This Court also cannot conclude at this juncture that NCS has a meritorious defense. As Plaintiff argued, NCS' mere assertion of defenses is inadequate; and NCS must provide factual detail for each of its defenses, but failed to do so. When evaluating whether the defendant offered a meritorious defense, general denials and abstractions will not do. In re Worldwide Web Sys., 328 F.3d at 1296. The moving party must make an affirmative showing of a defense that is likely to be successful. In re Worldwide Web Sys., 328 F.3d at 1296. That means, the party must allege a defense that is legally cognizable and offer specific facts which, if proved at trial, would establish the defense. 10 James Wm. Moore et al., Moore's Federal Practice ¶ 55.70(2)(d) (3d ed. 2015); see also Gibbs v. Air Canada, 810 F.2d 1529, 1538 (11th Cir. 1987) (explaining that the meritorious defense must be established by a clear and definite recitation of facts); Wortham v. Brown, No. CV 214-105, 2015 WL 2152826, at *3 (S.D. Ga. May 7, 2015) ("It is well settled that general denials and conclusive statements are insufficient to establish a meritorious defense; the movant must present a factual basis for its claim."); Mainsail Dev. v. Rusco Inv., No.8:11-CV-45-T-33AEP, 2012 WL 5341132, at *3 (M.D. Fla. Oct. 29, 2012) (finding that although defendant's motion included more than a general denial of plaintiff's claims and included some factual allegations, defendant still failed to present a meritorious defense); In re Arrow Air, 2012 WL 314192, at *4 (holding that in order to make a sufficient showing of a meritorious defense, the defendant must present evidence of facts that, if proven at trial would constitute a complete defense); Old Republic Nat'l Title Ins. Co. v. S. Lakeland Airport, No. 8:10-CV-2613-T-33AEP, 2011 WL 3475355, at *3 (M.D. Fla. Aug. 9, 2011) (concluding that the defendant did not establish a meritorious defense where the defendant merely presented conclusory statements unsupported by plausible allegations of fact); Davis v. Oldham, No. 6:07-CV-941-Orl-31DAB, 2007 WL 4115292, at *5 (M.D. Fla. Nov. 16, 2007) ("The defendant must assert specific facts supporting the existence of a prima facie meritorious defense as opposed to generally denying the allegations announced in the complaint.").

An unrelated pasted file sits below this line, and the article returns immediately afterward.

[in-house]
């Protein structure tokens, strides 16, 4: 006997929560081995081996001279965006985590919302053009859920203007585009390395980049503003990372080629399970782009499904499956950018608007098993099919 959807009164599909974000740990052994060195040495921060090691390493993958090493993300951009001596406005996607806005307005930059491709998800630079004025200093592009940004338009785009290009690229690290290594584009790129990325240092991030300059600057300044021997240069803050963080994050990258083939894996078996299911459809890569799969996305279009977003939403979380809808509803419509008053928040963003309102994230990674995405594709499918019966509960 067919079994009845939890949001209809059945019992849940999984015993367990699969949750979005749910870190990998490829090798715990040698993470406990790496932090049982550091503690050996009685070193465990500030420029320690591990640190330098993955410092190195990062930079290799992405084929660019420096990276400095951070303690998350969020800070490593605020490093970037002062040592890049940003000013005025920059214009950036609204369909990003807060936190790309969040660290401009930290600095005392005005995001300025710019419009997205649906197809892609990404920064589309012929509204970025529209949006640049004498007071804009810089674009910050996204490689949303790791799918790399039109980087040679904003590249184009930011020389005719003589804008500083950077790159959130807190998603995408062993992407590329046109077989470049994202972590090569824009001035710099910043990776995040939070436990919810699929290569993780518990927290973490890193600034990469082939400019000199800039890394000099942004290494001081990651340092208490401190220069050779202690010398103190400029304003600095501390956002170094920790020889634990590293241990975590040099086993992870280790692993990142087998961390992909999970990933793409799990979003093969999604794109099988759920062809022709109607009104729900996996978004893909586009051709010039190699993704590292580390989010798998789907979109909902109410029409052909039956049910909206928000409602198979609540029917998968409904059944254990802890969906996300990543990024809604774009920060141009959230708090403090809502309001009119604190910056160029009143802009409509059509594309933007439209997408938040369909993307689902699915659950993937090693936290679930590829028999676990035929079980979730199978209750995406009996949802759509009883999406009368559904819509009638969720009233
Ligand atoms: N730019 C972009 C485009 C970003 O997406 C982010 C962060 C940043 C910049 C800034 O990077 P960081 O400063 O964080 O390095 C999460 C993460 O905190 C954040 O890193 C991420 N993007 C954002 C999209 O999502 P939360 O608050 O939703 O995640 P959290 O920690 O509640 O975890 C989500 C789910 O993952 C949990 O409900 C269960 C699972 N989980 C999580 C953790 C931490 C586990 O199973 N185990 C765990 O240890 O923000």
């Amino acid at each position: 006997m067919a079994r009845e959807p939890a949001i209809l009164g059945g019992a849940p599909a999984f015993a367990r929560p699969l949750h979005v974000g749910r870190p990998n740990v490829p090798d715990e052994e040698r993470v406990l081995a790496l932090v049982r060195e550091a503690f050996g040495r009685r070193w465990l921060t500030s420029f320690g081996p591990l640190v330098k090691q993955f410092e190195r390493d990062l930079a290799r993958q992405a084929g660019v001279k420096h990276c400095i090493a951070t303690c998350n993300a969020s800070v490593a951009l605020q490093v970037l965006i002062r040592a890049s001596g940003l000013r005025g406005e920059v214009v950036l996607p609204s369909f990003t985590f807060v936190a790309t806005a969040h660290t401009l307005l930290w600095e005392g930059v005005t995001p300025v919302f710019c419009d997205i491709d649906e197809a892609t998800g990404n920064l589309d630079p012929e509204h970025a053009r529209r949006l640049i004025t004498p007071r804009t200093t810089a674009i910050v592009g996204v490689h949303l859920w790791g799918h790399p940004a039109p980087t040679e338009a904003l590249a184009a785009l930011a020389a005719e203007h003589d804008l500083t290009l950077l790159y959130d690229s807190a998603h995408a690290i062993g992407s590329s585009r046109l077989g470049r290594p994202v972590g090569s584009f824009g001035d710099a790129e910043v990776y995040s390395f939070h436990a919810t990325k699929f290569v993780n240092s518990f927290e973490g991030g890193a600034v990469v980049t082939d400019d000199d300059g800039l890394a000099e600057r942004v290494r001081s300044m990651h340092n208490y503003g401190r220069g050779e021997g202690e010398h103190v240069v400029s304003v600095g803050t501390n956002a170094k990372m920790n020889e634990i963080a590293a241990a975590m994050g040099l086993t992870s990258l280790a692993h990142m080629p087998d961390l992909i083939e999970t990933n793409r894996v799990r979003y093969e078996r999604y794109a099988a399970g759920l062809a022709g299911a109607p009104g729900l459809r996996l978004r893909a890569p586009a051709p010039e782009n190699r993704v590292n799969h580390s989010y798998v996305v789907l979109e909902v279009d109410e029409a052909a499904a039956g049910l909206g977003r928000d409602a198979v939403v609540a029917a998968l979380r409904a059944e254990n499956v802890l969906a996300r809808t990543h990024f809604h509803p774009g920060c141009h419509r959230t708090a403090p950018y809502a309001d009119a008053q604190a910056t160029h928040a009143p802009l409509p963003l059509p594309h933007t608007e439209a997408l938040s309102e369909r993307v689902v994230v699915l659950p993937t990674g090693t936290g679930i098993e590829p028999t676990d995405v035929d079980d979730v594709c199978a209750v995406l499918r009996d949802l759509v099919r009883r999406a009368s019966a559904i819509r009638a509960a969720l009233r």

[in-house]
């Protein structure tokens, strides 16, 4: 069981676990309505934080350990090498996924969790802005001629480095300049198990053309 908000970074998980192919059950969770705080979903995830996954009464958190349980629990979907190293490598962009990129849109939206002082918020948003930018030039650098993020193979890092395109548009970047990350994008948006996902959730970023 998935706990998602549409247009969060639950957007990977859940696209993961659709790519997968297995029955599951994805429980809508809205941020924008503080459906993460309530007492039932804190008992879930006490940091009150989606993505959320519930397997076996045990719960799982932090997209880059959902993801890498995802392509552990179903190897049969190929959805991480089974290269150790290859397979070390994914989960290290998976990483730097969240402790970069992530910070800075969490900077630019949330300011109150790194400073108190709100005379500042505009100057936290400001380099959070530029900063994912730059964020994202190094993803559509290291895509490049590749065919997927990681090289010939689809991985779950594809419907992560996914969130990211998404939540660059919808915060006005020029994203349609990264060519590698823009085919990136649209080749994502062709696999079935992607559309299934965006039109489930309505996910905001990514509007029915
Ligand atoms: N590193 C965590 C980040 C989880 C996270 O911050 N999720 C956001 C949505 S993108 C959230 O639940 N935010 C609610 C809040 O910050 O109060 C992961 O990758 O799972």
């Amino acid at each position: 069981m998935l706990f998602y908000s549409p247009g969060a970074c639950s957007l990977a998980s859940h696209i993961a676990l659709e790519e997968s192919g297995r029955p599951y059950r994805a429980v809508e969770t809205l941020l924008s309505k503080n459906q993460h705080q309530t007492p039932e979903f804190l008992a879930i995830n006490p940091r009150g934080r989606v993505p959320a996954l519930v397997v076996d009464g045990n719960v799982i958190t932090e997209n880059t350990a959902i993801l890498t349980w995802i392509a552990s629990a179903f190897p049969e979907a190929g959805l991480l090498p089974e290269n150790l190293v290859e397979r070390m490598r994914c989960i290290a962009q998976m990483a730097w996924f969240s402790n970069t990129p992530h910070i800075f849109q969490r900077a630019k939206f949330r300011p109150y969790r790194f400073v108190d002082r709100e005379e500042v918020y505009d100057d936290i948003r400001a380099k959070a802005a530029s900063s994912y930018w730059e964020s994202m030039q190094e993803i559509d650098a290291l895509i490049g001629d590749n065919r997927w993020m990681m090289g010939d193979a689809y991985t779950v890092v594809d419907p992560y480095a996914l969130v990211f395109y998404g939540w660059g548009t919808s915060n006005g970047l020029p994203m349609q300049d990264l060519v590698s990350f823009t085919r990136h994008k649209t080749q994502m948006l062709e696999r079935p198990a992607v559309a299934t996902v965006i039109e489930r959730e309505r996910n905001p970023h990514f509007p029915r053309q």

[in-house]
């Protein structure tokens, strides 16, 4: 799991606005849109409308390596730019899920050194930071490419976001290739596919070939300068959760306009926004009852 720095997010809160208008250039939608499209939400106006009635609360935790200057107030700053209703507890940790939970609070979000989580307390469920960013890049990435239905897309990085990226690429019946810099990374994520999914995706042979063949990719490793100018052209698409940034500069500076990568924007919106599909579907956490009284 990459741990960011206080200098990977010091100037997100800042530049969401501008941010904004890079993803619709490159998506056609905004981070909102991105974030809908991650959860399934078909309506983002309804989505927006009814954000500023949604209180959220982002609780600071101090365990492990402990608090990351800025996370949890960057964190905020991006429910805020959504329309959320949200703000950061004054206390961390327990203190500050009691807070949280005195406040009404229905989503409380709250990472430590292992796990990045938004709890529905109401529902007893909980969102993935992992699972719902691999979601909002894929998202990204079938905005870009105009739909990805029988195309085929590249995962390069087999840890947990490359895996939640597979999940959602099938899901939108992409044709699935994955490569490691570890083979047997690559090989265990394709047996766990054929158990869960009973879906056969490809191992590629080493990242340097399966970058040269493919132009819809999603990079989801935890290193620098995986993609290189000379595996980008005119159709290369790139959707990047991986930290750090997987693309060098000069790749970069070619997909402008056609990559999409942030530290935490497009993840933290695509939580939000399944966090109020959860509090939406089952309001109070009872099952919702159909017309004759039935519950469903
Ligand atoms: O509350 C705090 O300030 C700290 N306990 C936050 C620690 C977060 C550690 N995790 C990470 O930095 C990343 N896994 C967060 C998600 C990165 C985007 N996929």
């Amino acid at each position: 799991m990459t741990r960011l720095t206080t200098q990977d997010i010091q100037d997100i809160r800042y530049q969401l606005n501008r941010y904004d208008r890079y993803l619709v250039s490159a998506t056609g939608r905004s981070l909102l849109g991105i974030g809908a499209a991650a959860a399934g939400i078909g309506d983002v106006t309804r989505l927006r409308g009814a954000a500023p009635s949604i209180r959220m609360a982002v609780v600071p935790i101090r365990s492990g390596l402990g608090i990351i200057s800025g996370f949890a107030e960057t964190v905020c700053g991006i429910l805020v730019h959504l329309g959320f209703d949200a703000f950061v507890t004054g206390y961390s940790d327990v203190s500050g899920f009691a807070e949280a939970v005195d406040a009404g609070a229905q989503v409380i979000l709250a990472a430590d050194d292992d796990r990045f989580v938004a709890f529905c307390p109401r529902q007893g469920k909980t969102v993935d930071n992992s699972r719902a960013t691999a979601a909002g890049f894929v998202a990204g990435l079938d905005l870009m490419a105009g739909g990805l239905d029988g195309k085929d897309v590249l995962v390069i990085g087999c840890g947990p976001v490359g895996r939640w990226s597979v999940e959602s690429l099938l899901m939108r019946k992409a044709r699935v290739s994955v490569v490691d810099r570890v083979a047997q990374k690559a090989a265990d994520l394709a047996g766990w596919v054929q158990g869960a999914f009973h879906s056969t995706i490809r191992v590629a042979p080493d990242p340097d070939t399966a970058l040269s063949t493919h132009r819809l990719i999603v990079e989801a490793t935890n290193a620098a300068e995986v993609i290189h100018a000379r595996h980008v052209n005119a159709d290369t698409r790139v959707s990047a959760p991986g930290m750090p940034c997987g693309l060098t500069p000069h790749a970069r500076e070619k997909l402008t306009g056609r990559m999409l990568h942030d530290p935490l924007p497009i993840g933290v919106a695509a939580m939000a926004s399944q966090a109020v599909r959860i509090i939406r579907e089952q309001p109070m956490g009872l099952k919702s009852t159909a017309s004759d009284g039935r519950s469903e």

a. NCS' Defense to the Claim that It Violated Section 1692g of the FDCPA Is Not Shown to Be Meritorious

Plaintiff contends that NCS violated the FDCPA because NCS did not send him the written notice required by Section 1692g(a) of the FDCPA, and in fact, never sent him anything in writing. (Am. Compl. ¶¶ 20-23, 45). Section 1692g(a) requires that within five days after the initial communication with a consumer, the debt collector must provide the consumer with a written notice, sometimes referred to as the validation notice, containing the amount of the debt, the name of the creditor to whom the debt is owed, a statement that unless the consumer disputes the debt within thirty days of receipt of the notice, the debt will be assumed to be valid, that if the consumer notifies the debt collector in writing within the thirty day period that the debt is disputed, the debt collector will obtain verification of the debt, and a statement that upon the consumer's written request within the thirty day period that the debt collector will provide the consumer with the name and address of the original creditor if the original creditor is not the current creditor. 15 U.S.C. § 1692g(a); Caceres v. McCalla Raymer, LLC, 755 F.3d 1299, 1301 (11th Cir. 2014). The absence of one or more of the statutory requirements for the validation notice is actionable as a violation of 15 U.S.C. § 1692e. Caceres, 755 F.3d at 1303.